Chapter 5Trading Costs and Market Elasticity

Trading financial securities involves several types of costs that can be both explicit, such as a broker fee, or implicit. The latter means that the actual trade price ends up different from the market price at the time when the trade is planned. More generally, the cost of a stock trade is the difference between the price paid or received per share traded and a benchmark price. The cost depends on the benchmark definition. Common benchmarks include arrival price, all-day or rest-of-day volume weighted average price (VWAP), or daily closing price. Brokers routinely offer VWAP-tracking execution services. In this context, the cost is the trade price deterioration with respect to the VWAP.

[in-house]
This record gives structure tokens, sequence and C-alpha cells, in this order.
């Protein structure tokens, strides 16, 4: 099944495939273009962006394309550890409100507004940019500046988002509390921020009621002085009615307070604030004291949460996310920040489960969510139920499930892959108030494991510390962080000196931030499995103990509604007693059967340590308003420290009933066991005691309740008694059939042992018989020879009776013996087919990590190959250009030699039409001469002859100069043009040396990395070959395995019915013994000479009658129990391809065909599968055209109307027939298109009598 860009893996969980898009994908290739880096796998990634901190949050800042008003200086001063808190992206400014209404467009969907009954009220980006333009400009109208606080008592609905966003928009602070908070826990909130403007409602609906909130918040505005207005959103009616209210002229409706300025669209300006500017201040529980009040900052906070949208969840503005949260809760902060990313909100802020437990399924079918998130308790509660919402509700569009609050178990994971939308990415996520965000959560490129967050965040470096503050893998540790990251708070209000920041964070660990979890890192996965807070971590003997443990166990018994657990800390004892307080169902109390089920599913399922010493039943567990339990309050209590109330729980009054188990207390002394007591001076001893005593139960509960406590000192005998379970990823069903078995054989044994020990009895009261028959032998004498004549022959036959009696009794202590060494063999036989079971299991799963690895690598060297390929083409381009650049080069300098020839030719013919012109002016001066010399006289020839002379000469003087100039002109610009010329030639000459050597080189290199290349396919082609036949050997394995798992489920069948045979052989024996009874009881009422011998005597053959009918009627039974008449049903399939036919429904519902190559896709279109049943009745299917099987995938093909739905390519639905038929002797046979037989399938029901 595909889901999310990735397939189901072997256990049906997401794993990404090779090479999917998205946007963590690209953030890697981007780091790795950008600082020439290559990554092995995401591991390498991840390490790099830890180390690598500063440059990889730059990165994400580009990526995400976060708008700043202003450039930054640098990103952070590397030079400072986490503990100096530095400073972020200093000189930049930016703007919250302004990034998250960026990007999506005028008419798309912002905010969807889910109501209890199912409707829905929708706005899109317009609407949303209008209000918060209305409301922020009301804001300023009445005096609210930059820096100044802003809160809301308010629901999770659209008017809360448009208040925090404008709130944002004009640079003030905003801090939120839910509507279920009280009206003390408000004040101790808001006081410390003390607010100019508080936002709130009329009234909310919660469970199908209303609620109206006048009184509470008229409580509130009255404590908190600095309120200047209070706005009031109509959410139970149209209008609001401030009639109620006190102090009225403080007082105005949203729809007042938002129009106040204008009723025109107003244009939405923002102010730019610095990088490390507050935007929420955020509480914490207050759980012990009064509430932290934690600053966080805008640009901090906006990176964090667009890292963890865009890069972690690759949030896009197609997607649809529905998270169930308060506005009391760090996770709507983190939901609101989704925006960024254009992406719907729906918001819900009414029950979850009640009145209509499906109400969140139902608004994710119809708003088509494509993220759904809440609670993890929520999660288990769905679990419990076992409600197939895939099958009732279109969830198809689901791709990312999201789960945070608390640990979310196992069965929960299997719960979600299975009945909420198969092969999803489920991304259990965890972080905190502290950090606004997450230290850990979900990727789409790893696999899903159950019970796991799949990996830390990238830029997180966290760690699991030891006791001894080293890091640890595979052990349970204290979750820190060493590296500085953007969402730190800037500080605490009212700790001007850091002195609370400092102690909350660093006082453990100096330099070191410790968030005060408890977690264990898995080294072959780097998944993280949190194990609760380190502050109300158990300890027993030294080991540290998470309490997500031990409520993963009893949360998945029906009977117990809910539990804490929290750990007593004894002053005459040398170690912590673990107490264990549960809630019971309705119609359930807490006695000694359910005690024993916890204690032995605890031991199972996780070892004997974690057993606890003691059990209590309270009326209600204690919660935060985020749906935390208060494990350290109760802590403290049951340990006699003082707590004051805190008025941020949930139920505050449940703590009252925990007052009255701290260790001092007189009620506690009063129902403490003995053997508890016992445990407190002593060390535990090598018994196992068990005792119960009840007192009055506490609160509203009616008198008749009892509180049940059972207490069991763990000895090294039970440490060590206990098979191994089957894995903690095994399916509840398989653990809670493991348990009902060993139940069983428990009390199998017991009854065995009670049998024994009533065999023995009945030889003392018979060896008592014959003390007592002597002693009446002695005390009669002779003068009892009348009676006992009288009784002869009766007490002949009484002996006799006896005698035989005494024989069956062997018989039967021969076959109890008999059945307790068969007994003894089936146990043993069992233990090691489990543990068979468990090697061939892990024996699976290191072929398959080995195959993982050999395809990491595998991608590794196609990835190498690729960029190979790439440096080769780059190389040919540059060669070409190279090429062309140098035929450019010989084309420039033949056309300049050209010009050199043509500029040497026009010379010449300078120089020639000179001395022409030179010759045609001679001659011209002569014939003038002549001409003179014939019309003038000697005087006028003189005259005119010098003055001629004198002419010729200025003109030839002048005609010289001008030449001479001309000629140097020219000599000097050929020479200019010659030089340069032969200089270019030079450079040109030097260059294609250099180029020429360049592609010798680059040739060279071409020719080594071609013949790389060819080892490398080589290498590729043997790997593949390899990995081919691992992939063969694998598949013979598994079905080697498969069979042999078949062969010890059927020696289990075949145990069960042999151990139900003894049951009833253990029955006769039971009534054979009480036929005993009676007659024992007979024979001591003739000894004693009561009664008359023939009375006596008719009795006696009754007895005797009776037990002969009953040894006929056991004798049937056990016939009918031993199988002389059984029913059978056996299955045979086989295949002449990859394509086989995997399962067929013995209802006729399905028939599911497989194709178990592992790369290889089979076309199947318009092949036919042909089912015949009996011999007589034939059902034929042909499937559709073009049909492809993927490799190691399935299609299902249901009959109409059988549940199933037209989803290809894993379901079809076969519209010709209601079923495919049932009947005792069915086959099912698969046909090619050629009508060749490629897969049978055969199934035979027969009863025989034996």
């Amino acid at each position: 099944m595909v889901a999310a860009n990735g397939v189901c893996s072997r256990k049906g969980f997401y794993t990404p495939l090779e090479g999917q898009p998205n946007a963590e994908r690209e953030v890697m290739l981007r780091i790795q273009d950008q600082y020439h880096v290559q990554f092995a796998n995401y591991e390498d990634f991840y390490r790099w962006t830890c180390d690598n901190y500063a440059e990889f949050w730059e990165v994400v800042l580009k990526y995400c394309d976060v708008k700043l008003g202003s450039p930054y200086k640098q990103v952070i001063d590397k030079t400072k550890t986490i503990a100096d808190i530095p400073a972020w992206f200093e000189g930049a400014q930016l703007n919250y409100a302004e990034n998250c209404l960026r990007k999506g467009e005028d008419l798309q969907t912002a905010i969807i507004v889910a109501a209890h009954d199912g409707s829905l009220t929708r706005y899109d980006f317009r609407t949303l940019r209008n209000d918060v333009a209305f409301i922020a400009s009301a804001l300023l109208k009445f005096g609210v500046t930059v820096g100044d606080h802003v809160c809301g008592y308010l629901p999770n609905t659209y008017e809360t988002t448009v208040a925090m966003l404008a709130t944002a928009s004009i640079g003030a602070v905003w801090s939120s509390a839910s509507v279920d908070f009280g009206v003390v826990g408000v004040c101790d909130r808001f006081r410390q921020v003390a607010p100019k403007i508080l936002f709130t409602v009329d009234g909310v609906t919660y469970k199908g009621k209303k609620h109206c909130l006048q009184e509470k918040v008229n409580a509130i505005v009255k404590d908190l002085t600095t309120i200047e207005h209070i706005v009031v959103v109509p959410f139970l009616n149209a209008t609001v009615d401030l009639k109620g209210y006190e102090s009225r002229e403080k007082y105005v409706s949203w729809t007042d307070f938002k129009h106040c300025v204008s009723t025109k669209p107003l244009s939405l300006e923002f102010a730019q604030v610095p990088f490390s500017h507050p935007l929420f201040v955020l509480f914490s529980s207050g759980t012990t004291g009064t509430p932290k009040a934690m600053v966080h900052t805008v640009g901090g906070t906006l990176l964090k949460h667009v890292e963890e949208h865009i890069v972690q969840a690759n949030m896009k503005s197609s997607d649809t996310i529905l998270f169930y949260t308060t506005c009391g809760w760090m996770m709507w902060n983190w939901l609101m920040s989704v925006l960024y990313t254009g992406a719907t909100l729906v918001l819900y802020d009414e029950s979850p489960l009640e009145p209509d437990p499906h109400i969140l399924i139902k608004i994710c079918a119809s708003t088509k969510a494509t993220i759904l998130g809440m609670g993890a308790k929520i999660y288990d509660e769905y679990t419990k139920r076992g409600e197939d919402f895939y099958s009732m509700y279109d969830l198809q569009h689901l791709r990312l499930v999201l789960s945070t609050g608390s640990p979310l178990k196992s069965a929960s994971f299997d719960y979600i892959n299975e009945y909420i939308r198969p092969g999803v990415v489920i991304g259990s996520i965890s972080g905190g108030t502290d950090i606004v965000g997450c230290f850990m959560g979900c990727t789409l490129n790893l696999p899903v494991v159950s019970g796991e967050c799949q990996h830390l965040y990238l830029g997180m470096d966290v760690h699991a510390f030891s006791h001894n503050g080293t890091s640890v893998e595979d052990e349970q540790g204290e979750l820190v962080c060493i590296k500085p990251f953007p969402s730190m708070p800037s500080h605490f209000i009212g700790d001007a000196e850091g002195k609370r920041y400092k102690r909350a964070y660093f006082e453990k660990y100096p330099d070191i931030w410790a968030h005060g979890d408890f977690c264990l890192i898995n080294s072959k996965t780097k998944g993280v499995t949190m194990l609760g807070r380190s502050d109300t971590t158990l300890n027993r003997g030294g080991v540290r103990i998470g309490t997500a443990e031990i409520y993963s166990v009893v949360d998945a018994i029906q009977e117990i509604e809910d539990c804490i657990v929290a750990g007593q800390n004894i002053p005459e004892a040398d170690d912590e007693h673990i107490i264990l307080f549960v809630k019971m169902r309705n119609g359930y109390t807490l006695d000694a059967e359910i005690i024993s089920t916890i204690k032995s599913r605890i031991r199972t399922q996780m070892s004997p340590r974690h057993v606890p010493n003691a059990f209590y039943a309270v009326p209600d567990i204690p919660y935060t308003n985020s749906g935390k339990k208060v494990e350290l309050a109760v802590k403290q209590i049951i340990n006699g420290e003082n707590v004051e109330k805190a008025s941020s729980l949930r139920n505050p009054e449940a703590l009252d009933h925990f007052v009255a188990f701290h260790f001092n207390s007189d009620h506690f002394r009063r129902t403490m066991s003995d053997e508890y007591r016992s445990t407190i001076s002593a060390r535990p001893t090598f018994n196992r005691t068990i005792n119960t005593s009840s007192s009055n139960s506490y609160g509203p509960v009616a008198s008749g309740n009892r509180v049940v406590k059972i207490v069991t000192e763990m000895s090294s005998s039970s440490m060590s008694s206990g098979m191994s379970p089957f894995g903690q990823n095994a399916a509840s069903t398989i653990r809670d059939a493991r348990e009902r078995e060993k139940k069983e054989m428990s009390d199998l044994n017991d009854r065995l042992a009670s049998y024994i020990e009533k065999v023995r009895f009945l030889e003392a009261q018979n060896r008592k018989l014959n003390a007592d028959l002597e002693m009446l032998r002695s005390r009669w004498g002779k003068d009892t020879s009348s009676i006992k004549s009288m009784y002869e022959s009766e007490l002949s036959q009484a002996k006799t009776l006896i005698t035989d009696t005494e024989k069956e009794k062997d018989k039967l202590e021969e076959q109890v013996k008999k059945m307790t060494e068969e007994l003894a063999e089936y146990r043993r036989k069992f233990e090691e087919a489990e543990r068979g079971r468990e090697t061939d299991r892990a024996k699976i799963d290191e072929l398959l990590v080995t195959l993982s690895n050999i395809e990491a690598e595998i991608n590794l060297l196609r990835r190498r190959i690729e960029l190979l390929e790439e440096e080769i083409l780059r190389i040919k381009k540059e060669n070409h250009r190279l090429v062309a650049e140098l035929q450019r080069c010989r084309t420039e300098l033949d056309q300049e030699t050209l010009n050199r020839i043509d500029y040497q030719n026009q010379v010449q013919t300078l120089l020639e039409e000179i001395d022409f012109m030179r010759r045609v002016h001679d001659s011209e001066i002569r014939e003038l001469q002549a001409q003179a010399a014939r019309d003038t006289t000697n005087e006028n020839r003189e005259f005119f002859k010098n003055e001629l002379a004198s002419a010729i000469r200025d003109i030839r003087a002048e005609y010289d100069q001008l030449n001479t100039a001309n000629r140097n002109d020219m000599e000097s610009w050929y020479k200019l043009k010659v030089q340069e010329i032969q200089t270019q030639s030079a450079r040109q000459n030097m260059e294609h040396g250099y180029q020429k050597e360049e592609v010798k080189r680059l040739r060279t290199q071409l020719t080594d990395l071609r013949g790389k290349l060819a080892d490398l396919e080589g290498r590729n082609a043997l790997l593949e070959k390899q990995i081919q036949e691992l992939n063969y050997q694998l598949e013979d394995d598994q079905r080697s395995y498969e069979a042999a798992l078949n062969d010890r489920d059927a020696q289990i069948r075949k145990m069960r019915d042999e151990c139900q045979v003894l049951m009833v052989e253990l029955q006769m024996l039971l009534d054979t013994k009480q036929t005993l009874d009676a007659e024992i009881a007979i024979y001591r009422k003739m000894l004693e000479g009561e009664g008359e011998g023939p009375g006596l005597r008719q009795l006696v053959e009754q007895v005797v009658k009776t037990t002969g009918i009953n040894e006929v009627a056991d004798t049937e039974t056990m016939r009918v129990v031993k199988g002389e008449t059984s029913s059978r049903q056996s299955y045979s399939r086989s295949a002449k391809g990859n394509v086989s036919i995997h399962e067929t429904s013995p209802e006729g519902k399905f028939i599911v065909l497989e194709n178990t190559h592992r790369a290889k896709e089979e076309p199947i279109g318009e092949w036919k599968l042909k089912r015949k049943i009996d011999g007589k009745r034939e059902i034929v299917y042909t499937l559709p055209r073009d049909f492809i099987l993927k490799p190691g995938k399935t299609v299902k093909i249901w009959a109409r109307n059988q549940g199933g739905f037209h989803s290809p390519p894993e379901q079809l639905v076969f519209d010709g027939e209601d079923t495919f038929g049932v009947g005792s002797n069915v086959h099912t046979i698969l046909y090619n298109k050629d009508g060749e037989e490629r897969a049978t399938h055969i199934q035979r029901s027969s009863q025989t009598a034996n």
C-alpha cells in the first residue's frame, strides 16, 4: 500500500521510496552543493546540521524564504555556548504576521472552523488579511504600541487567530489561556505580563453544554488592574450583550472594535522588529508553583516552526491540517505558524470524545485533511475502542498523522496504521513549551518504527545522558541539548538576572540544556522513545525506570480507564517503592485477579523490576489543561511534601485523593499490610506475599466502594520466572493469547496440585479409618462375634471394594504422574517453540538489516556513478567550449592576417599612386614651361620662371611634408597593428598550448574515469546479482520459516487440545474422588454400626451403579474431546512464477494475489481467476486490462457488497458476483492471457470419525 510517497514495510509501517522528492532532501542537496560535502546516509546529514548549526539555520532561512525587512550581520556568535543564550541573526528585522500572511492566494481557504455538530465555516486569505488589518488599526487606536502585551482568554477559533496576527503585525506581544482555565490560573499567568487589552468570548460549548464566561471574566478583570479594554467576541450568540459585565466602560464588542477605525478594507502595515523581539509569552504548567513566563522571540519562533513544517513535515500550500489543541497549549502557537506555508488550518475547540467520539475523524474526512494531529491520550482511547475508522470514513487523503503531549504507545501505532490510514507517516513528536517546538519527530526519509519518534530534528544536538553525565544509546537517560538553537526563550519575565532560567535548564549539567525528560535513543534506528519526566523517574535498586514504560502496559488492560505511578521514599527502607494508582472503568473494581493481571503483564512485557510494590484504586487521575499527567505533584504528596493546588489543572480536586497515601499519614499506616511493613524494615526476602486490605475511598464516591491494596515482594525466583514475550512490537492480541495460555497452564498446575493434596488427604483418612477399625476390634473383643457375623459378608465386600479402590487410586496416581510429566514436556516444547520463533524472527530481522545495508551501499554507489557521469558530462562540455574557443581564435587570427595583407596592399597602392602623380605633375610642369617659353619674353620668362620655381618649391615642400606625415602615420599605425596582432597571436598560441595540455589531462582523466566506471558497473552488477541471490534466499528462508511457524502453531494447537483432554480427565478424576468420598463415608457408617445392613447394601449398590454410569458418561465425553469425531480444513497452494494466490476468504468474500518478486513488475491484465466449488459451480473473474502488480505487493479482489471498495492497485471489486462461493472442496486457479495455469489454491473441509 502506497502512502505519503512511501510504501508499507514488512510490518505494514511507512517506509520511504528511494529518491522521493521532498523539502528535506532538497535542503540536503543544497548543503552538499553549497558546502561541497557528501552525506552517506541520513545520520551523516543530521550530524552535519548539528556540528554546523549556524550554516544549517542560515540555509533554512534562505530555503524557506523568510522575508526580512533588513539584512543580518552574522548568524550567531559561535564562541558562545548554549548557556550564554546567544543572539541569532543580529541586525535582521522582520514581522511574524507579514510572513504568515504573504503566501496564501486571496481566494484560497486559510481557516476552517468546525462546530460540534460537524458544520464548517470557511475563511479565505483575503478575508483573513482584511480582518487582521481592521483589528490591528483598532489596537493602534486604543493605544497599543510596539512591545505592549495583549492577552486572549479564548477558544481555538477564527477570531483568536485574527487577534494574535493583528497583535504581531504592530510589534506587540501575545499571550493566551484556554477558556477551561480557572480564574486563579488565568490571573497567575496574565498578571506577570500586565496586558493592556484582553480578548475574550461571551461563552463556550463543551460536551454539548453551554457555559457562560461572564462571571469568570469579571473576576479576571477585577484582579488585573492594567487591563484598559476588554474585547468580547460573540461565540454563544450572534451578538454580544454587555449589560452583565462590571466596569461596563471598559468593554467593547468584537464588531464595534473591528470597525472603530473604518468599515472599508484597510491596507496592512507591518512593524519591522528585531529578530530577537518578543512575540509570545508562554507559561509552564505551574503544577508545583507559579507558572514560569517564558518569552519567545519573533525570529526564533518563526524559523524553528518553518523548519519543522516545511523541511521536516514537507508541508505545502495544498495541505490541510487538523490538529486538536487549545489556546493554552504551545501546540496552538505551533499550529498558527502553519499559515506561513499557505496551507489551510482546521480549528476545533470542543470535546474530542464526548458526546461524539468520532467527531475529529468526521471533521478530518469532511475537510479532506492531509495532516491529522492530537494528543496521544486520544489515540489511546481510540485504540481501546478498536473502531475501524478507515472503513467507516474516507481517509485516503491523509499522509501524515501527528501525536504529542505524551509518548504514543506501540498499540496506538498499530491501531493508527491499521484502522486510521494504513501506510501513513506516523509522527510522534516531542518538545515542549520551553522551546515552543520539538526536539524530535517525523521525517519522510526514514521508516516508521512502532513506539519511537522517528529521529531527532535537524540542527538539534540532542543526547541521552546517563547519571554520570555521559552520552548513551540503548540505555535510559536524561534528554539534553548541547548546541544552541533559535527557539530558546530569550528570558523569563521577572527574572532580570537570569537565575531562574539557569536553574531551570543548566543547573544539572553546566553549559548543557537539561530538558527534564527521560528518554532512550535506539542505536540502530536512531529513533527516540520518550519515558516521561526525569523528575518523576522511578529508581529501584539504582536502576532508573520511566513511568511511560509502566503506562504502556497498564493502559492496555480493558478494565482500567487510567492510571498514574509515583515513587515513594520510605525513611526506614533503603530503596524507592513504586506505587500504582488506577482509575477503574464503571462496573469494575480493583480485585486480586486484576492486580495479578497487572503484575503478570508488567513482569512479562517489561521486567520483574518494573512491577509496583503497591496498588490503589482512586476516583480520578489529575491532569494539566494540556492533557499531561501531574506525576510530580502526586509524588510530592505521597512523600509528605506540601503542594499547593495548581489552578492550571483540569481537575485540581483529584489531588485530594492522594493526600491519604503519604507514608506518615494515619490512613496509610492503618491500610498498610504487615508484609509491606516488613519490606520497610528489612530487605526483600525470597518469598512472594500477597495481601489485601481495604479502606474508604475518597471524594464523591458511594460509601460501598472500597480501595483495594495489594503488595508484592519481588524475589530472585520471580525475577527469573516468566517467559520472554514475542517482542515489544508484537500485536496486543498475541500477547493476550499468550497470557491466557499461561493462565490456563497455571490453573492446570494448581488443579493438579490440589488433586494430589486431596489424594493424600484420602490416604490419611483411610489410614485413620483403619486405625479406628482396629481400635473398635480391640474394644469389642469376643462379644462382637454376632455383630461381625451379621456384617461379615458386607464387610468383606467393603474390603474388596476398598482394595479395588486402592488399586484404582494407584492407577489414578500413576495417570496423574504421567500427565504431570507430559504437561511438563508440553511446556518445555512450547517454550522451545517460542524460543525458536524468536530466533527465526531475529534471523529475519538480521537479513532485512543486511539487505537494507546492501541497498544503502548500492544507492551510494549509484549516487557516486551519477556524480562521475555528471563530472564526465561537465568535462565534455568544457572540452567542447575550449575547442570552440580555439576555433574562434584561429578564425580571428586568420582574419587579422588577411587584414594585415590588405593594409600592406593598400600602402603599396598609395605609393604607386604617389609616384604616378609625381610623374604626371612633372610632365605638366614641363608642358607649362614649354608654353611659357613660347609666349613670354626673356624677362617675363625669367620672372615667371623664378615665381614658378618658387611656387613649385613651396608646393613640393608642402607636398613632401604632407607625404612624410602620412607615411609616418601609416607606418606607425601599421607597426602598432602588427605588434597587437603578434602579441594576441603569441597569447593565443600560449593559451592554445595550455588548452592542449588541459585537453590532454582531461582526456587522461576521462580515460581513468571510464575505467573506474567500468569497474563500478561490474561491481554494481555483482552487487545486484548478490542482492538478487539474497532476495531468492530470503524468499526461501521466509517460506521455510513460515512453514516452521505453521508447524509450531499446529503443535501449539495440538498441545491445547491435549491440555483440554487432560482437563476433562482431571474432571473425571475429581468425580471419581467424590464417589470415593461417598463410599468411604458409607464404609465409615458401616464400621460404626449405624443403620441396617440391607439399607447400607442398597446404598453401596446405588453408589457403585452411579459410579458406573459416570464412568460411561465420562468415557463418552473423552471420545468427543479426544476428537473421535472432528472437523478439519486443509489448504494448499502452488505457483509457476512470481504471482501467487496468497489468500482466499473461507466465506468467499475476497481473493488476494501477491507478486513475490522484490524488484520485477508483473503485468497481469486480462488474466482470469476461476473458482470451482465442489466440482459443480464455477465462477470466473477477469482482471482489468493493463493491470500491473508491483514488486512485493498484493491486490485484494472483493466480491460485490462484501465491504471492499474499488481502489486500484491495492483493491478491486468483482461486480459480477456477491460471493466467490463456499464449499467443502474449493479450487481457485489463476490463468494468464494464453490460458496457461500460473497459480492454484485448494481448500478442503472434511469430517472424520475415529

The benchmark price must be consistent across the portfolio management process. The forecast predicts a future price change from the benchmark and thereby an expected profit to be earned on a trade. The cost is subtracted from the profit and thus plays an important role in deciding whether or not the trade is worth the cost.

As we shall see, trading costs are uncertain, just as forecasts are. In an efficient market, the predictability of returns is close to the costs of trading. For a ballpark estimate, one can forecast stock returns at the level of the order of 1 bps per day (Sec. 2.3.3), and the cost of trading is of the same order of magnitude. It takes a better than average skill in both forecasting and execution to keep the difference between ...

Get Quantitative Portfolio Management now with the O’Reilly learning platform.

O’Reilly members experience books, live events, courses curated by job role, and more from O’Reilly and nearly 200 top publishers.